Today in #OpenGov 7/10/14


Keep reading for today’s look at #OpenGov news, events, and analysis including the Bitcoin gaining currency on K Street, Britain’s emergency surveillance legislation, and plenty of state and local news.

A newspaper with the headline Open Gov

National News

  • Lobbying on cybersecurity, privacy and other data issues has skyrocketed over the past decade, with a more recent hiring spree driven by the Snowden scandal and major security breaches at some of the country’s largest companies. (POLITICO)
  • Two GOP lawmakers, Reps. Bill Huizenga of Michigan and Scott Garrett of New Jersey, introduced the Federal Reserve Accountability and Transparency Act (FRAT Act), which includes a provision that would require disclosure of Federal Reserve officials with high salaries. (Wall Street Journal)
  • The Bitcoin is gaining currency on K street after the Bitcoin Foundation, a group promoting the cryptocurrency, retained a lobbying group. Thorsen French Advocacy will represent the Bitcoin on Capitol Hill. (TechCrunch)

International News

  • Prime Minister David Cameron and deputy Nick Clegg have unveiled emergency surveillance legislation that calls for the retention of phone and internet data for a year, as well as the maintenance of government access to this information. The emergency bill was introduced after an European Union directive prescribing the same data collection and retention was thrown out by the European Court of Justice. (The Guardian)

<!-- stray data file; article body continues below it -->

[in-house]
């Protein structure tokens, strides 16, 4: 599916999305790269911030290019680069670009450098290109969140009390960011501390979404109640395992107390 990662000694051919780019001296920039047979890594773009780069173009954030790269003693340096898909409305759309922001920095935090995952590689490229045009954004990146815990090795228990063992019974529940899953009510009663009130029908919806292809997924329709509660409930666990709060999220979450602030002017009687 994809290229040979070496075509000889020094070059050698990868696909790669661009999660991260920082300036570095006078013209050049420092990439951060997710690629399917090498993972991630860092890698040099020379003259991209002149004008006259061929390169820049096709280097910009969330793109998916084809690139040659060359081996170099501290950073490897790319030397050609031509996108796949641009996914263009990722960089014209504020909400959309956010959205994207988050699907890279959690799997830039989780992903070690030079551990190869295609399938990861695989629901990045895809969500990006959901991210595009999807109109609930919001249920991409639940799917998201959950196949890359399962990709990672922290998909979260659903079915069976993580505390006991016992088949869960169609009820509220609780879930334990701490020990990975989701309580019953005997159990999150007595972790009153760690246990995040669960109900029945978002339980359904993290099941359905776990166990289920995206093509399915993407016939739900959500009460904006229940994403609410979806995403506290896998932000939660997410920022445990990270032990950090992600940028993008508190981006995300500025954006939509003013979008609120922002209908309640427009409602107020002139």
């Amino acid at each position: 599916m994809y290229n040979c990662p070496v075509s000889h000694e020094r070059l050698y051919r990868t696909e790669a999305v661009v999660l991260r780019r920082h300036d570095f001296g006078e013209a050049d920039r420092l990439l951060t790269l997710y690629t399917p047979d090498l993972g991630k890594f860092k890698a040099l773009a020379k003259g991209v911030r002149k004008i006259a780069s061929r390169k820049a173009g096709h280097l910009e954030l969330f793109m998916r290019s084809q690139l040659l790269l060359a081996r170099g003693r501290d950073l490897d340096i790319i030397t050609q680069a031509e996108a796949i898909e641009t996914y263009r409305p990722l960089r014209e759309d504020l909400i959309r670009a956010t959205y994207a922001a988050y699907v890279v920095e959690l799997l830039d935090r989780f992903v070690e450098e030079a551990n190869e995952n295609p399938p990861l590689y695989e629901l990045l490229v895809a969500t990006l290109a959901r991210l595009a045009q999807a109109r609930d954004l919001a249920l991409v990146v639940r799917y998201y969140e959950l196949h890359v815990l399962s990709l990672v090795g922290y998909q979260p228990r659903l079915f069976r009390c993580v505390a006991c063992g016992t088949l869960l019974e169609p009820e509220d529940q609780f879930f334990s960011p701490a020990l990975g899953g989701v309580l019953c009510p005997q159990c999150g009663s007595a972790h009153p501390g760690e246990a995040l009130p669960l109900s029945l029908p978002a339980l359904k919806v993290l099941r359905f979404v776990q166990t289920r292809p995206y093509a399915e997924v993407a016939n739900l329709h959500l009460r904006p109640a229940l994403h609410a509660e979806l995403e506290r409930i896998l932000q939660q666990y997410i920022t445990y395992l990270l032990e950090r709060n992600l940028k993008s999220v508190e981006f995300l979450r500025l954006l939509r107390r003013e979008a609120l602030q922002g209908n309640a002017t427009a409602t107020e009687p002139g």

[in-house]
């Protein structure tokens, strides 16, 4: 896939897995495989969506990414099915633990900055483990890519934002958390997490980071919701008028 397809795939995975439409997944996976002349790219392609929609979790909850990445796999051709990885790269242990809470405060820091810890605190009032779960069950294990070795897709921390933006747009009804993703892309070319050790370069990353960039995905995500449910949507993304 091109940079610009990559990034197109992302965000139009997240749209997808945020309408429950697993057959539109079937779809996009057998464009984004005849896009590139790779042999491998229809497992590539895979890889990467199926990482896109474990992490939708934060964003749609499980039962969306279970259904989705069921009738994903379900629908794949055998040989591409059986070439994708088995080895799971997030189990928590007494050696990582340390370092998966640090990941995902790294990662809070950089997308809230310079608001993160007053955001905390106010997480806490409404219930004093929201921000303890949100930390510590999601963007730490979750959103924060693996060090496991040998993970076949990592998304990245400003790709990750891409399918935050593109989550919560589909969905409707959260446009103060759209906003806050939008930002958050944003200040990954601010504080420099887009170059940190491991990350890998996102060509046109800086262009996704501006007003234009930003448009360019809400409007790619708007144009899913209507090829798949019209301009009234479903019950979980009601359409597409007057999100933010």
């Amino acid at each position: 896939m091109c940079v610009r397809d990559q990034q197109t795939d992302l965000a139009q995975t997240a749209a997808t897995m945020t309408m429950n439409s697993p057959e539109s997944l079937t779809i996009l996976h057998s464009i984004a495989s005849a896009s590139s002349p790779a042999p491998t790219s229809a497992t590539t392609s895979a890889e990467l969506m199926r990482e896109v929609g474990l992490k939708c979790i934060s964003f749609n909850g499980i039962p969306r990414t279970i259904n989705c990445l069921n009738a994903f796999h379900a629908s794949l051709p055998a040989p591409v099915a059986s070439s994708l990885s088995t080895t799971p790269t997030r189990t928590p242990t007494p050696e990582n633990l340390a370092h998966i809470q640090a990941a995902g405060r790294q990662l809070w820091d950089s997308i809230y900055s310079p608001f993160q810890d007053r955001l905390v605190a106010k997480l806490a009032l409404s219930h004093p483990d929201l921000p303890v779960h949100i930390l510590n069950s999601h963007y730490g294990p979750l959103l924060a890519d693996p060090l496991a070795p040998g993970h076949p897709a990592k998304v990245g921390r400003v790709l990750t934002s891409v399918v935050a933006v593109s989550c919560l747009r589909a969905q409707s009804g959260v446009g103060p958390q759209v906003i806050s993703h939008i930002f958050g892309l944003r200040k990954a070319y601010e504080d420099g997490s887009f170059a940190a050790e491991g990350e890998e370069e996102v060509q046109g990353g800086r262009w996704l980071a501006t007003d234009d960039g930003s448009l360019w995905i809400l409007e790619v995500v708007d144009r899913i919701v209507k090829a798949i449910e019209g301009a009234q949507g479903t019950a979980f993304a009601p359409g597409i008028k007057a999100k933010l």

• Switzerland, despite joining 60 nations in an international treaty meant to unmask wealthy financial clients, still struggles with both public and private sectors resistant of financial transparency. Retaliating against the treaty, the right-wing Swiss People’s Party has gathered 80 percent of the signatures needed for a voter referendum to enshrine corporate secrecy in the Swiss Constitution. (New York Times)
  • In Britain, the salaries of high-earning professors may soon be made public after a landmark ruling stated that a university must publish details of staff who earn more than £100,000 a year. The ruling followed a complaint to the Information Commissioner’s Office about a UK college’s rejection of a Freedom of Information request. (Times Higher Education)

State and Local News

  • The airwaves in Arizona’s Second Congressional District will soon be weighed down with political ads, as Republican House candidate Martha McSally and the left-leaning House Majority PAC throw in $460,000 and $440,000, respectively, into the final weeks of this race. (Roll Call)
  • Lobbyists in Pennsylvania spent $518 million on their efforts in 2013, the largest sum spent on lobbying since the state started to collect this data in 2007. (Pittsburgh Tribune-Review)
  • Following a series of explosive train crashes, Delaware still refuses to publicly disclose when and where trains carry oil across the state. Delaware’s secretary of safety and homeland security signed confidentiality agreements with rail companies that move oil through the state. (Delaware Online)

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